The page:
VOL. 130 | NO. 45 | Friday, March 6, 2015
Desperate Families Plead for Cannabis Oil
By Sam Stockard
Josie Mae Mathes had her first birthday recently, but because she suffers from childhood epilepsy and infantile spasms, she’s so medicated she can barely move.
“It was a very happy day for us but sad as well,” her mother, Stacie, tells legislators about the birthday. “She was physically present with us, but her mind, spirit and body were not there.”
The Mathes family, from Mohawk, about 60 miles northeast of Knoxville, hopes to start Josie Mae on low-THC cannabis oil legally after traveling to Colorado to obtain a physician-approved red card. The oil is legal in Colorado, though not federally approved, and physicians and parents there say it controls childhood seizures and stops the brain damage that ensues, the Mathes family says.
Cannabis-infused oil, illegal in Tennessee, is being used in other areas to control seizures in epileptic children. Tennessee’s Legislature is considering a bill to legalize it.
(AP Photo/Brennan Linsley, File)
Rep. Jeremy Faison, R-Cosby, is sponsoring legislation to redefine marijuana and exempt low-THC cannabis oil from Tennessee’s controlled-substance laws so people such as the Mathes family can get it from other states without worrying about breaking state and federal laws.
“My desire is to give freedom to the parents to do what they believe is best for their children,” Faison said recently while addressing members of the House Criminal Justice Subcommittee. “They’ve found a substance that has benefited some children greatly. Decriminalize a parent who wants to give this to their children.”
He and the Mathes family both say cannabis oil has “no street value” and won’t get children high. Ironically, the same cannot be said for prescription drugs Josie Mae already takes, Stacie points out.
Faison amended his legislation to make sure physicians would order the drug for children before they’re allowed to use it. Prescriptions aren’t allowed yet because it hasn’t received approval by the Federal Drug Administration, according to parents who spoke to the subcommittee in addition to the Matheses.
They can’t bring it across state lines, either, because it’s designated by the federal government as a controlled substance. Faison says Tennessee’s law enforcement community is neutral on the legislation.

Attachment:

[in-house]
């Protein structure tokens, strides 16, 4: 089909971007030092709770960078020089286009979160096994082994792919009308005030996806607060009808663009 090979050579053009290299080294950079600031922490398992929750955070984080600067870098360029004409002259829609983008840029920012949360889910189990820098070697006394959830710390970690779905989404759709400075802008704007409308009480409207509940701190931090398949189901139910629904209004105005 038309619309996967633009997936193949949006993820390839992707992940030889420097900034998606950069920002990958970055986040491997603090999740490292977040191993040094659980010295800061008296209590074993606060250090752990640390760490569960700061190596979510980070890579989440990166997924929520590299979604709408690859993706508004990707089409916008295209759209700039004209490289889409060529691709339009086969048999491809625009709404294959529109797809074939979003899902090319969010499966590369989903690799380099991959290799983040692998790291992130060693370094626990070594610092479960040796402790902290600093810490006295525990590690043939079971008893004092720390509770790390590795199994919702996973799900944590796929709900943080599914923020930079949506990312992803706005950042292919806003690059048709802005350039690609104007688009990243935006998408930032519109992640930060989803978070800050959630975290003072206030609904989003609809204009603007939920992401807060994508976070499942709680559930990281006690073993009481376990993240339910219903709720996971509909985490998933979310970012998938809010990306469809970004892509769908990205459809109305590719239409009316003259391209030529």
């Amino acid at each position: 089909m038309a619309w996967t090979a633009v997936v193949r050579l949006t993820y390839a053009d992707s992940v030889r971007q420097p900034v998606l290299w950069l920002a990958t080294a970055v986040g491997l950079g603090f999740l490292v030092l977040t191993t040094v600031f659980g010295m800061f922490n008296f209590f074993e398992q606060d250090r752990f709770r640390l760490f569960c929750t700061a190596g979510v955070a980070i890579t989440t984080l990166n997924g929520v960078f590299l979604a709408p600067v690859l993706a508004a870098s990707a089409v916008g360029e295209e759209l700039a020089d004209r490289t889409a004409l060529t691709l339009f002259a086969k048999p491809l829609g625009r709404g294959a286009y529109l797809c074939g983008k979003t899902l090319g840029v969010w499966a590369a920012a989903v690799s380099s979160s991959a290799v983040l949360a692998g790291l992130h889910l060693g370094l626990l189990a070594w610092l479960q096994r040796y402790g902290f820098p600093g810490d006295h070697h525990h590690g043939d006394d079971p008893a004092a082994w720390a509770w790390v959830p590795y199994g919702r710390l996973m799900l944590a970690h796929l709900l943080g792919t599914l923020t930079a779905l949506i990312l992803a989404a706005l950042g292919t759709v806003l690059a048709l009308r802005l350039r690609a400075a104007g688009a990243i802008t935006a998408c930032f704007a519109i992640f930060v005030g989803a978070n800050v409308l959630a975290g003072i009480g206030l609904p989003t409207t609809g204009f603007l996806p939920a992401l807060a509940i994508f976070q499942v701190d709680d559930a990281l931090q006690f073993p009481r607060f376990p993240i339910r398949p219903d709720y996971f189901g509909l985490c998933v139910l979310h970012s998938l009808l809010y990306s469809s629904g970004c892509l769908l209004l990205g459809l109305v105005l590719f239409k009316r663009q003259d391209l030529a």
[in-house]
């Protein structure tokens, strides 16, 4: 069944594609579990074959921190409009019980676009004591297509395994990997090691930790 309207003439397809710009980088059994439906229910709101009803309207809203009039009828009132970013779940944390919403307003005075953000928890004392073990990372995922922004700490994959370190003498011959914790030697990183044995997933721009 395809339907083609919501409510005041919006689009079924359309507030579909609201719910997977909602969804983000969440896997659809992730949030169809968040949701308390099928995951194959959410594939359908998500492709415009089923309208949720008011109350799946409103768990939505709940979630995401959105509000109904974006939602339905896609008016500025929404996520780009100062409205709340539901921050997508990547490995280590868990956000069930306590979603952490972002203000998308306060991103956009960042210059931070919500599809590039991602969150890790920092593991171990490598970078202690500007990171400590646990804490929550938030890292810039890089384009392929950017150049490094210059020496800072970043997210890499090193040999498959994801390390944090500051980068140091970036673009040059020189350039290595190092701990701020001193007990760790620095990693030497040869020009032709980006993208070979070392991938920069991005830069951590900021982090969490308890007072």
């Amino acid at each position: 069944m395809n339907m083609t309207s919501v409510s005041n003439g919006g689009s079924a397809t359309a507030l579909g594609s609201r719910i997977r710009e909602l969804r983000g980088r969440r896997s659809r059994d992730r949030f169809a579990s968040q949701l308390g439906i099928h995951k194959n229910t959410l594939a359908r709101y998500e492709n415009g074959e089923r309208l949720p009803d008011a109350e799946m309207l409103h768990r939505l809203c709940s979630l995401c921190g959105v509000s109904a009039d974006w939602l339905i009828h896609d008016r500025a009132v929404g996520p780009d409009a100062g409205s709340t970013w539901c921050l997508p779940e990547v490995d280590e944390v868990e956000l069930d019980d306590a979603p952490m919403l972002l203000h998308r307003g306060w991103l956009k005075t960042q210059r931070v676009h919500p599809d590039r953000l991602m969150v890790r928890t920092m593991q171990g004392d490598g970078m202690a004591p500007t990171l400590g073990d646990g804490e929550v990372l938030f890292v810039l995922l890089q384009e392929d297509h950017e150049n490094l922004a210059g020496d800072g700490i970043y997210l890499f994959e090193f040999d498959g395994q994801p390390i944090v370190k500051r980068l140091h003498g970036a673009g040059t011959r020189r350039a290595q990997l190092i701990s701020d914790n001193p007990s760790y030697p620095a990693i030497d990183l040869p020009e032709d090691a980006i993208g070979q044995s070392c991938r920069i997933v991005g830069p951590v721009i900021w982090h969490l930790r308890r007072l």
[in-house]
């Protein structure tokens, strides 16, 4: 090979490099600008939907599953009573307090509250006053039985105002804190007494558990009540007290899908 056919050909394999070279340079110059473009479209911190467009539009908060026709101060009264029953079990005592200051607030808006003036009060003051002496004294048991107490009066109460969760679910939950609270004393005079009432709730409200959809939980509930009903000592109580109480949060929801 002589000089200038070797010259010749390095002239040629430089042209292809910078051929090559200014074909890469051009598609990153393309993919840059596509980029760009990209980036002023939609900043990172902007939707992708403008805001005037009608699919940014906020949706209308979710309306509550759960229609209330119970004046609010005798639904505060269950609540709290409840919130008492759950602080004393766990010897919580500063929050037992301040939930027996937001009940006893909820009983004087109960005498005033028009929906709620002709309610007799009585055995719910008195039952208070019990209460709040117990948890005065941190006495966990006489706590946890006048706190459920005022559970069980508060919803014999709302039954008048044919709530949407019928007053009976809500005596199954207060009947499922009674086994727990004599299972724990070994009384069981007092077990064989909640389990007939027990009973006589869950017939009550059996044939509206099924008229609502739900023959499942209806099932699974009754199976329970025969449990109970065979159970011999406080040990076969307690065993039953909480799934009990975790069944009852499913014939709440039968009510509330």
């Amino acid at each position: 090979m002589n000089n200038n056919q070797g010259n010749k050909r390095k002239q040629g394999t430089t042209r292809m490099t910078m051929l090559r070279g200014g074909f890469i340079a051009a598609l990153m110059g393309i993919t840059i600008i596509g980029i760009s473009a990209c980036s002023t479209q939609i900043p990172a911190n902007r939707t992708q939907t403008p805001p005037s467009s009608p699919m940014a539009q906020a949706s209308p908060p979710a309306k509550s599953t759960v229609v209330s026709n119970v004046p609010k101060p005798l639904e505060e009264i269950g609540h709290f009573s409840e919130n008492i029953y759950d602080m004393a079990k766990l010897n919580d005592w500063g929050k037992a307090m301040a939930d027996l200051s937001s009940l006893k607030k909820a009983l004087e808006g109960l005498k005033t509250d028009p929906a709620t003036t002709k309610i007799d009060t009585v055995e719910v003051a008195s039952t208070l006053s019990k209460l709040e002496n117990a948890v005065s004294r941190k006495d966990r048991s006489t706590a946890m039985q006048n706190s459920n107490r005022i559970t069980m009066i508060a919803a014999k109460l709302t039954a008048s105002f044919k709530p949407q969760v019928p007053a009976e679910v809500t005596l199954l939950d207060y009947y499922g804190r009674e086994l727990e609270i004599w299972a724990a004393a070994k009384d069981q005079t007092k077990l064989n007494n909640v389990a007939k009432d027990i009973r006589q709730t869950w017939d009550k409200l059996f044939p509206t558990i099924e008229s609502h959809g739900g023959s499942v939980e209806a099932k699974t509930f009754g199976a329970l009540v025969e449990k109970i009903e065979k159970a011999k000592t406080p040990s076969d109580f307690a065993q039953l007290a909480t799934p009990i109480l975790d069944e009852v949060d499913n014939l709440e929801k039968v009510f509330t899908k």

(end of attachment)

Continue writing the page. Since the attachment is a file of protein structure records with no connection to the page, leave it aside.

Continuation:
But lawmakers such as Rep. William Lamberth, R-Cottontown, say this bill could have greater ramifications than serving a handful of children.
“We just want to make sure it’s not a pot shop” distributing the drug, he says.
The panel postponed action on Faison’s bill until it could get more information from the Tennessee Bureau of Investigation and Department of Safety and Homeland Security.
Yet Tennesseans such as Gail Grauer of Memphis say it’s important to take action as soon as possible. Her granddaughter Chloe was 3 when she died in December after suffering from a neurological brain disorder that caused her to have frequent seizures. Chloe’s parents pushed legislation in 2014 that passed but didn’t have enough constitutional muster to bypass federal restrictions.
“When people say time is of the essence, that’s not just a slogan,” Grauer said.
Chloe went through every type of treatment available in Tennessee to overcome her illness. Normally, her parents could pat on her on the back and she would come out of a seizure. But she had one that lasted 26 seconds, and that began to spell the end.
“For me, personally, when the Legislature supports a right to life, that doesn’t end with conception and birth,” Grauer said. “These children are suffering pain, and they need to understand that. If there’s some way to stop them from hurting from this, we need to do what we can do.”
Josie Mae’s father, Logan, points out the medication prescribed for his daughter and other children with similar problems is so strong it forces them to fight off seizures and the medicine. The result is a baby who doesn’t progress mentally or physically.
“We’ve seen other children, after getting the same diagnosis, a future of mental retardation, never walking or talking, (use cannabis oil) and they’re running around like a normal 3-year-old kid,” Mathes said.
Says his wife, Stacie, “We don’t need to be another statistic. We don’t need to be labeled as medical refugees. We need our state to step up and allow us and allow our kids to stay in the state where all of our families are.”
Sam Stockard can be reached at email@example.com.